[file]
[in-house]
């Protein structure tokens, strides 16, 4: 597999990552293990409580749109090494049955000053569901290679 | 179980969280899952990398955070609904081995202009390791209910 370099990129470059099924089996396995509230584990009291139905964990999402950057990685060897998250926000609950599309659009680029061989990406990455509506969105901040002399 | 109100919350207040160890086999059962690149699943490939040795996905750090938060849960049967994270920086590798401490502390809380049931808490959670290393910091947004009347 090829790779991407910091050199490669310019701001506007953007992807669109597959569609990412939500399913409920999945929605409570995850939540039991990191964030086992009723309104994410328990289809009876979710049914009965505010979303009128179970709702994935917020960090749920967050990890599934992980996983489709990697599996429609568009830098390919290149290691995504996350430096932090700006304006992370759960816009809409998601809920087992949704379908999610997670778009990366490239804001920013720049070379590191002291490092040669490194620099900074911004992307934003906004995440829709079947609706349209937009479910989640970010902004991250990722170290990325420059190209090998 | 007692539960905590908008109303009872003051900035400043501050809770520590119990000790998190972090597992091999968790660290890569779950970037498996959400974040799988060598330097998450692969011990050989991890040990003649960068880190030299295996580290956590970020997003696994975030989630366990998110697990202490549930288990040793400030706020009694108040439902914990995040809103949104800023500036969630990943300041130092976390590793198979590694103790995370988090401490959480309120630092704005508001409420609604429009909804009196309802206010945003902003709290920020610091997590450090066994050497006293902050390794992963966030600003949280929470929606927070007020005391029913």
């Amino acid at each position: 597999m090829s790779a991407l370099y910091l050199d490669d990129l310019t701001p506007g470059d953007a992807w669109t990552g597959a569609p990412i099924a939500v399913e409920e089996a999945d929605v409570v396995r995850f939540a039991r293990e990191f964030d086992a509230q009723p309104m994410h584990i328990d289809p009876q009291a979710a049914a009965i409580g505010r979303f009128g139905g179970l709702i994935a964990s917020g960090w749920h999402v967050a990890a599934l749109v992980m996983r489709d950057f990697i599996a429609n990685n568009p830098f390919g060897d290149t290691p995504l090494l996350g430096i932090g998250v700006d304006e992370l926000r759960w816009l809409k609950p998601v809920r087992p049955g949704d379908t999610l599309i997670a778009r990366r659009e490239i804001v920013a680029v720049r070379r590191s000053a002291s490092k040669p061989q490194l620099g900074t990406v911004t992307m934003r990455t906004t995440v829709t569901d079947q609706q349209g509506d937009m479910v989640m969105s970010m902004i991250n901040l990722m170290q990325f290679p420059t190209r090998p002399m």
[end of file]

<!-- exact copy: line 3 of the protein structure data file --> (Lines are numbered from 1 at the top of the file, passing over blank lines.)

């Amino acid at each position: 597999m090829s790779a991407l370099y910091l050199d490669d990129l310019t701001p506007g470059d953007a992807w669109t990552g597959a569609p990412i099924a939500v399913e409920e089996a999945d929605v409570v396995r995850f939540a039991r293990e990191f964030d086992a509230q009723p309104m994410h584990i328990d289809p009876q009291a979710a049914a009965i409580g505010r979303f009128g139905g179970l709702i994935a964990s917020g960090w749920h999402v967050a990890a599934l749109v992980m996983r489709d950057f990697i599996a429609n990685n568009p830098f390919g060897d290149t290691p995504l090494l996350g430096i932090g998250v700006d304006e992370l926000r759960w816009l809409k609950p998601v809920r087992p049955g949704d379908t999610l599309i997670a778009r990366r659009e490239i804001v920013a680029v720049r070379r590191s000053a002291s490092k040669p061989q490194l620099g900074t990406v911004t992307m934003r990455t906004t995440v829709t569901d079947q609706q349209g509506d937009m479910v989640m969105s970010m902004i991250n901040l990722m170290q990325f290679p420059t190209r090998p002399m």